Meat ingredients origin labelling causes dive...

Meat ingredients origin labelling causes diverging views

The European Union

There are still diverging views among the member states as regards the scenarios assessed by n report on the feasibility of extending mandatory origin labelling for all meat used as an ingredient, which was published in December last year.

The report shows that while consumers would want to have more information on the provenience of the meat in food products, they would not be prepared to pay for it.

The European Commission estimated that including a mandatory origin requirement for meat ingredient inputs would increase the operating costs of food manufacturers by 15% on average.

While many delegations were in favour of introducing mandatory labelling, a number of them would like the labelling to indicate the specific EU member state or the specific third country whereas some others would prefer it to indicate EU/non-EU origin. However some others argued for maintaining origin labelling on a voluntary basis (i.e. status quo).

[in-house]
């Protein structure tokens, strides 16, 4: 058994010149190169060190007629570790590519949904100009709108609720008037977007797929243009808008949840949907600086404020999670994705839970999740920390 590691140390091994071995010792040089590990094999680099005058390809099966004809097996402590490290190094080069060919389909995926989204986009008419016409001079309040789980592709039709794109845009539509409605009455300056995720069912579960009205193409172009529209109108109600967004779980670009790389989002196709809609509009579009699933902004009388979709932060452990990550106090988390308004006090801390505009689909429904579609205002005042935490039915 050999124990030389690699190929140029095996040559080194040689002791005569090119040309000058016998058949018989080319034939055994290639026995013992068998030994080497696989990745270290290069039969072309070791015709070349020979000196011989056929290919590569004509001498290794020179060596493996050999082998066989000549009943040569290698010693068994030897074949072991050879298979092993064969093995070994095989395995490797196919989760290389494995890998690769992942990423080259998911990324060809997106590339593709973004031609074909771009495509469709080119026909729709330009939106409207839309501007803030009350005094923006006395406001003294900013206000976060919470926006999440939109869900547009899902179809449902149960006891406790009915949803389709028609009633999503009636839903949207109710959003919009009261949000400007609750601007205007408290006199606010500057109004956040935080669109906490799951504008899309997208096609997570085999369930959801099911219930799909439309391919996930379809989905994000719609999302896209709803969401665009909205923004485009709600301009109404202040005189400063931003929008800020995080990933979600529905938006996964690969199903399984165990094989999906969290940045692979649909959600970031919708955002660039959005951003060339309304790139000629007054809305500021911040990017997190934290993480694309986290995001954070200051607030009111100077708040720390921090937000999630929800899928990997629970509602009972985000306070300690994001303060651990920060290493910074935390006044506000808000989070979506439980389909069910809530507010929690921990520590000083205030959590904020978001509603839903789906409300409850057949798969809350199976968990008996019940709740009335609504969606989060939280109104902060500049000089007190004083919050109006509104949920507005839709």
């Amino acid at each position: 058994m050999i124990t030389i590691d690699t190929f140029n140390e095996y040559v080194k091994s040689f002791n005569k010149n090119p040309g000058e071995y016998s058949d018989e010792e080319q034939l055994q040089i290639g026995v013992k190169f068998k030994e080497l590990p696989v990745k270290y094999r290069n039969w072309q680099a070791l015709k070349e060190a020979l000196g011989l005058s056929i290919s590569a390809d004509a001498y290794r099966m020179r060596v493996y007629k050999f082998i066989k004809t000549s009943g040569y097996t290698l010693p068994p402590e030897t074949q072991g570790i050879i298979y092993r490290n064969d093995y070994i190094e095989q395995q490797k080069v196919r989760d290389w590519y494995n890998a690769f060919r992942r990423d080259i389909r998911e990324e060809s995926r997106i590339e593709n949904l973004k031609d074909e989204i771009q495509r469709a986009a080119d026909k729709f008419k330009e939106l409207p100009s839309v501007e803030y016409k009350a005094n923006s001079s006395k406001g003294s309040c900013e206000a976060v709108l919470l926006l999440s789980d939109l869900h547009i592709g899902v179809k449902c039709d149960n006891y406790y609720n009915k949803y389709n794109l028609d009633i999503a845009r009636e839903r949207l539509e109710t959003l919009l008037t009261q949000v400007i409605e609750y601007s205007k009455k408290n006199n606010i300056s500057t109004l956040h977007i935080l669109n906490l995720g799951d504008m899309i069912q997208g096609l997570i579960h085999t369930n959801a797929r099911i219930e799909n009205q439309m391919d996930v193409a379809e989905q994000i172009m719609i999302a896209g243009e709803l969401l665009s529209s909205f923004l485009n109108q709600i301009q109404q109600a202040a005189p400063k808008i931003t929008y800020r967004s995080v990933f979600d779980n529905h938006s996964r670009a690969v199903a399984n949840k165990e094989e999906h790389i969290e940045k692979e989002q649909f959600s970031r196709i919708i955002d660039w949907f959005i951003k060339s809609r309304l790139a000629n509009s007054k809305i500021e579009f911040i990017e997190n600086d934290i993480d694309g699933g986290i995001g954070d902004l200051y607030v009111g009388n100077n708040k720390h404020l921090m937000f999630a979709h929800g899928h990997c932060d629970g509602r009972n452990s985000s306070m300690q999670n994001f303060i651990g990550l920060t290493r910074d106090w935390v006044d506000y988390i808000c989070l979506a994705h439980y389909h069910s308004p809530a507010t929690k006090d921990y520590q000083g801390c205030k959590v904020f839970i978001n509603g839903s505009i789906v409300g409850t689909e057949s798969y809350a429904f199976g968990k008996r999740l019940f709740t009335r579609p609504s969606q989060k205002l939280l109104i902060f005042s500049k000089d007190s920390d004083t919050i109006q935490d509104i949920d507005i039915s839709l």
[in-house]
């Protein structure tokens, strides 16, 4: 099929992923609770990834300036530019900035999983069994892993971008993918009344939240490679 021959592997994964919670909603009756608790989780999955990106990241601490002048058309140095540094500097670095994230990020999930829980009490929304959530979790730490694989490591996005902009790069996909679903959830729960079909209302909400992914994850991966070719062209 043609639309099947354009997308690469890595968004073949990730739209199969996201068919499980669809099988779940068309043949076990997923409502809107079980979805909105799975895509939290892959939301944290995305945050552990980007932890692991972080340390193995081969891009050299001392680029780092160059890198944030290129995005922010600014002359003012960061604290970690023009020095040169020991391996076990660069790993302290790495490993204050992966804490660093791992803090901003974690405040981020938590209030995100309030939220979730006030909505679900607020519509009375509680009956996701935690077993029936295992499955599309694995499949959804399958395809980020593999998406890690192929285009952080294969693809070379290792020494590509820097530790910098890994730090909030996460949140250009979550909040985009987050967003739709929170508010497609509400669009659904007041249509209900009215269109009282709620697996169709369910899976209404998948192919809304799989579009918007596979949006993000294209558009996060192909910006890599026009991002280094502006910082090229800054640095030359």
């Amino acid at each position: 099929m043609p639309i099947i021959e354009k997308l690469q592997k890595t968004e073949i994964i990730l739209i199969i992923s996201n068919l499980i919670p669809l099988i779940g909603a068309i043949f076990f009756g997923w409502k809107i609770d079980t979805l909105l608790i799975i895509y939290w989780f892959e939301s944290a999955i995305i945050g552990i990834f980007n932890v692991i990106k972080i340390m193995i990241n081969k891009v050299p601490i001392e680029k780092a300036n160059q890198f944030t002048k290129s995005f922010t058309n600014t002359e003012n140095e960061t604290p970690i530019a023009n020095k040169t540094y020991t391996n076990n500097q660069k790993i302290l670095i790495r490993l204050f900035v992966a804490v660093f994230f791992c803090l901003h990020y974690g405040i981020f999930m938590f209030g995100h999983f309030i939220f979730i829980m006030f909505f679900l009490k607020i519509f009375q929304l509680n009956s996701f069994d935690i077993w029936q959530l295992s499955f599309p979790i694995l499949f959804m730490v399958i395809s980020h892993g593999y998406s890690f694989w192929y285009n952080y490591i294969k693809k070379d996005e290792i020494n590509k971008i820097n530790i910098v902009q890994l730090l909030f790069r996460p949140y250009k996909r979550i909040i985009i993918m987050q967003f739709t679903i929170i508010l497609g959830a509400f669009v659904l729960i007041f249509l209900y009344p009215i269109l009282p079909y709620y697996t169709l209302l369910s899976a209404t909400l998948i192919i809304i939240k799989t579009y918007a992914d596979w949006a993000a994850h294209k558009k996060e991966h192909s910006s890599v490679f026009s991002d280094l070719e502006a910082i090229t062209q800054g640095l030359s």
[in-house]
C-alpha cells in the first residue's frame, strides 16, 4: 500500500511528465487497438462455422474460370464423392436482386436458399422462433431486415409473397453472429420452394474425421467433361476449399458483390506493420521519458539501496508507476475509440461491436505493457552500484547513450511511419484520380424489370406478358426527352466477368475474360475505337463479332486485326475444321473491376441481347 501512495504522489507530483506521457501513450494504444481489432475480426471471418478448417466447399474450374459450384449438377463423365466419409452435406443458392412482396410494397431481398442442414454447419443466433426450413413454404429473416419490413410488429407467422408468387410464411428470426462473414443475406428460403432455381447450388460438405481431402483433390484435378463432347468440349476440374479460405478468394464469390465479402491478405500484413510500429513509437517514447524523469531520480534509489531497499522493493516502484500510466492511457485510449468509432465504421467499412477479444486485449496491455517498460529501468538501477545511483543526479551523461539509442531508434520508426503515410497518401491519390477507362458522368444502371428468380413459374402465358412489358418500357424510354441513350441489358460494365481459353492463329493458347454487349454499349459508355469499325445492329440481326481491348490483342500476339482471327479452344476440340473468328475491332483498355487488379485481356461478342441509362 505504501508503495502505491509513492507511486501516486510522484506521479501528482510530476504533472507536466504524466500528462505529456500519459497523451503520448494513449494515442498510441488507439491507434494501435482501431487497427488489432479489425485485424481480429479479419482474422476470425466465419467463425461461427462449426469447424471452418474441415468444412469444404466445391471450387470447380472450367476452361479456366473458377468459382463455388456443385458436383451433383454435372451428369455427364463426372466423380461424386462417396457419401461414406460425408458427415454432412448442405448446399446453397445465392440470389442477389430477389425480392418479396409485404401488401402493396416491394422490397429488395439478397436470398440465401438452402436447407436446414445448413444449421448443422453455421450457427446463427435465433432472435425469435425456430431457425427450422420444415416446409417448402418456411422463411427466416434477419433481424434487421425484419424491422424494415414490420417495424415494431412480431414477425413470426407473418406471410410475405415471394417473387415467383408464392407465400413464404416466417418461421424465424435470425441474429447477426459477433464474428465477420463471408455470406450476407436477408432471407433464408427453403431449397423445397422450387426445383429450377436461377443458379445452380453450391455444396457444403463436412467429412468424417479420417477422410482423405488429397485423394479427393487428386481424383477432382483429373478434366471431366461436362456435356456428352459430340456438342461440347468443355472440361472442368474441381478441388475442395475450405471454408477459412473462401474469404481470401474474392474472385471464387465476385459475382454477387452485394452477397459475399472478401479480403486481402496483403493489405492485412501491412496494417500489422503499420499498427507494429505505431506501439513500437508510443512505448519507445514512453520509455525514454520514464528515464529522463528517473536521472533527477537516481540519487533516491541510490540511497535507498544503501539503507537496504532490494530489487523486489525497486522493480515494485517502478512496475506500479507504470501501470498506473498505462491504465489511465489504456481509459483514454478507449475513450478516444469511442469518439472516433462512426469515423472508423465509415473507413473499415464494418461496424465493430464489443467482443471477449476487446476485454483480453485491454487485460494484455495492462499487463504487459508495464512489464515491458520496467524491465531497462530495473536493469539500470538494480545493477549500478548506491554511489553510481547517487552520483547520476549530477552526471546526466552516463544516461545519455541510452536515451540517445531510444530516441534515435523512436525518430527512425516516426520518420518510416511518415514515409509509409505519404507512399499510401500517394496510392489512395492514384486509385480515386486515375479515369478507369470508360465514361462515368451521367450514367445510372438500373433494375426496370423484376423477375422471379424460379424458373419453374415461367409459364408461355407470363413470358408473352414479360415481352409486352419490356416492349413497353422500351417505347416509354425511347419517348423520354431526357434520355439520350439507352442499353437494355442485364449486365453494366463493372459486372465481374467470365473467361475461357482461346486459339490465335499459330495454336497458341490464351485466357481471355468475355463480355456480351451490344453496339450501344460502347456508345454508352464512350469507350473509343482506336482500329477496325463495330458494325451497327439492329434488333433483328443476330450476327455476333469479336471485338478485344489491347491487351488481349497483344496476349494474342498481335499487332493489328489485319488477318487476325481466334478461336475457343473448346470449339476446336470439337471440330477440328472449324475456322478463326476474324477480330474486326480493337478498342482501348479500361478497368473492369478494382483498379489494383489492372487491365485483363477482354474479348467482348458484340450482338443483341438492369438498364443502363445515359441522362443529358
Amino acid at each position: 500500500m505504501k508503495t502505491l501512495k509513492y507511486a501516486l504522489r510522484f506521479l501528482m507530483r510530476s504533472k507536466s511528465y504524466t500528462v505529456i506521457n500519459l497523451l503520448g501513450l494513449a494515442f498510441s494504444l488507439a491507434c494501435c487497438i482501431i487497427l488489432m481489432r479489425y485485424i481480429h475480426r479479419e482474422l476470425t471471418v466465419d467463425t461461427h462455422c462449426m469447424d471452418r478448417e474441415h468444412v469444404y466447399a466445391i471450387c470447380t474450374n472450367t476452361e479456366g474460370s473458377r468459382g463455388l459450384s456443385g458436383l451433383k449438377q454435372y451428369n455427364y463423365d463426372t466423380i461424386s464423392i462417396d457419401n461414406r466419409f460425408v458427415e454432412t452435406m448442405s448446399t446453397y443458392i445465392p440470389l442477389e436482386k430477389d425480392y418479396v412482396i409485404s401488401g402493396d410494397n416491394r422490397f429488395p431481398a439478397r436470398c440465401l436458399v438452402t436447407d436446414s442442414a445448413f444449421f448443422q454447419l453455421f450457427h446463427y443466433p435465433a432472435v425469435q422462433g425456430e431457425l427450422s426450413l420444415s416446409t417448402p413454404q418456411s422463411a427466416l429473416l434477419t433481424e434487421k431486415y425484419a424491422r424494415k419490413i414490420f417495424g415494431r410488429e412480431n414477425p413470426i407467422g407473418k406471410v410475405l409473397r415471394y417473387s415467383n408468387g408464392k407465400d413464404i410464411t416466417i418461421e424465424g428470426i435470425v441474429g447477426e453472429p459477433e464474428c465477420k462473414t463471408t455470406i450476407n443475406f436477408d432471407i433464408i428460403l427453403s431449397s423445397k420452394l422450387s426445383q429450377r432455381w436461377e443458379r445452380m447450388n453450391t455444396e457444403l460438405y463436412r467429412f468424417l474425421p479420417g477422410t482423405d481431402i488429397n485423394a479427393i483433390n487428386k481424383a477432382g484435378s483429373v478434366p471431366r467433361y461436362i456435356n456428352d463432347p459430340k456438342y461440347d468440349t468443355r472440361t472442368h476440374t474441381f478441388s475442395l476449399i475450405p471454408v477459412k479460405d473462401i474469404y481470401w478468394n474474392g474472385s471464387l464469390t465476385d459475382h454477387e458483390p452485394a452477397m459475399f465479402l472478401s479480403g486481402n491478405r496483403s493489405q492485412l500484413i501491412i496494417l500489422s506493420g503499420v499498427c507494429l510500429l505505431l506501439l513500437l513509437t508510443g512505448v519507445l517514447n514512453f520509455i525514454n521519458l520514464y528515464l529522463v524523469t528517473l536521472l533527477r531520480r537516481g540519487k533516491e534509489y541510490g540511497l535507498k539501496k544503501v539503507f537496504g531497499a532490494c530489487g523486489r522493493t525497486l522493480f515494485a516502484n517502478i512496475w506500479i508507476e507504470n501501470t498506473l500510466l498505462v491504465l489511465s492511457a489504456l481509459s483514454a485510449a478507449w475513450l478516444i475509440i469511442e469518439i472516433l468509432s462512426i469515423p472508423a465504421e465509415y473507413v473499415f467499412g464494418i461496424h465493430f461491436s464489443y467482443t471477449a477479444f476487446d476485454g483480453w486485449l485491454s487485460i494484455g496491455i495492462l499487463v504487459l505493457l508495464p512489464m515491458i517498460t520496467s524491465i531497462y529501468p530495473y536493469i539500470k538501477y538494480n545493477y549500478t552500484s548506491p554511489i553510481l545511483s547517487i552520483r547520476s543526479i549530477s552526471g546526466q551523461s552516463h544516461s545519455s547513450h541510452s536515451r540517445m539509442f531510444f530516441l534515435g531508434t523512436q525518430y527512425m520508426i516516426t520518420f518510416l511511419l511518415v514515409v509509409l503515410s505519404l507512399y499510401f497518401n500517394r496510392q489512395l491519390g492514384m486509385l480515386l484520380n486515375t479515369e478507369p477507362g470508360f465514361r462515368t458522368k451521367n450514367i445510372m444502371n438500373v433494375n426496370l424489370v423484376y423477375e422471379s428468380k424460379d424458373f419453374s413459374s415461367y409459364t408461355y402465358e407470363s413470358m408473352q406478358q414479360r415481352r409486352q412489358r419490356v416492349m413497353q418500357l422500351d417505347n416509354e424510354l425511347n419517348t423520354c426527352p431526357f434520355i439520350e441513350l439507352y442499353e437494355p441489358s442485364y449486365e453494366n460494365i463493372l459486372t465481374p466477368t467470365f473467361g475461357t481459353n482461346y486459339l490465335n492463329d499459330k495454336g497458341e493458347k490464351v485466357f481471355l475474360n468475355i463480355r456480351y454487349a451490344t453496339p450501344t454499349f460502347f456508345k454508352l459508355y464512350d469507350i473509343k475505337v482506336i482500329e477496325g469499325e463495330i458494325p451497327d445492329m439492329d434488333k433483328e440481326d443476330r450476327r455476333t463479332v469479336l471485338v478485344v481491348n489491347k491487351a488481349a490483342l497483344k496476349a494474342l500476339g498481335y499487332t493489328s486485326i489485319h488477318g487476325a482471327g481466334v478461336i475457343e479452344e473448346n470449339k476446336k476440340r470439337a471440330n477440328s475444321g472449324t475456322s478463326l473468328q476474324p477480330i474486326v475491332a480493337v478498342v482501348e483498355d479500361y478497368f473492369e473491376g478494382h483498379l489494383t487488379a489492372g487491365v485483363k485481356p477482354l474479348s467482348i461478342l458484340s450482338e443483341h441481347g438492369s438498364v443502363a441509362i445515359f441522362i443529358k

Germany, the UK, Ireland, Luxembourg, Spain, Romania and the Czech Republic were opposed to any new legislative measure asking food manufacturers to print on the label of a food product the country of origin of the meat included in it.

Romanian Agriculture Minister Daniel Constantin claimed the costs could go as high as 50%, based on information he received from the Romanian meat processing industry.

Other EU countries such as France, Italy, Finland, Latvia, Austria and Estonia wanted a more thorough technical report on the actual costs of mandatory origin labelling. France proposed that a group of experts be formed inside the EU Council of Ministers to further analyse the issue and see how the EU could respond to consumer demands for information without increasing the operating costs for providing it.

Three EU member states proved staunch supporters of mandatory legislation of country-of-origin labelling for meat used as an ingredient. The Netherlands, Malta and Sweden said consumers should be given the necessary information to make an informed decision, while keeping the costs for business as low as possible.

At the end of the Council's debate, the Commission concluded that any decision require further examination of this issue.
Source: Council Of The European Union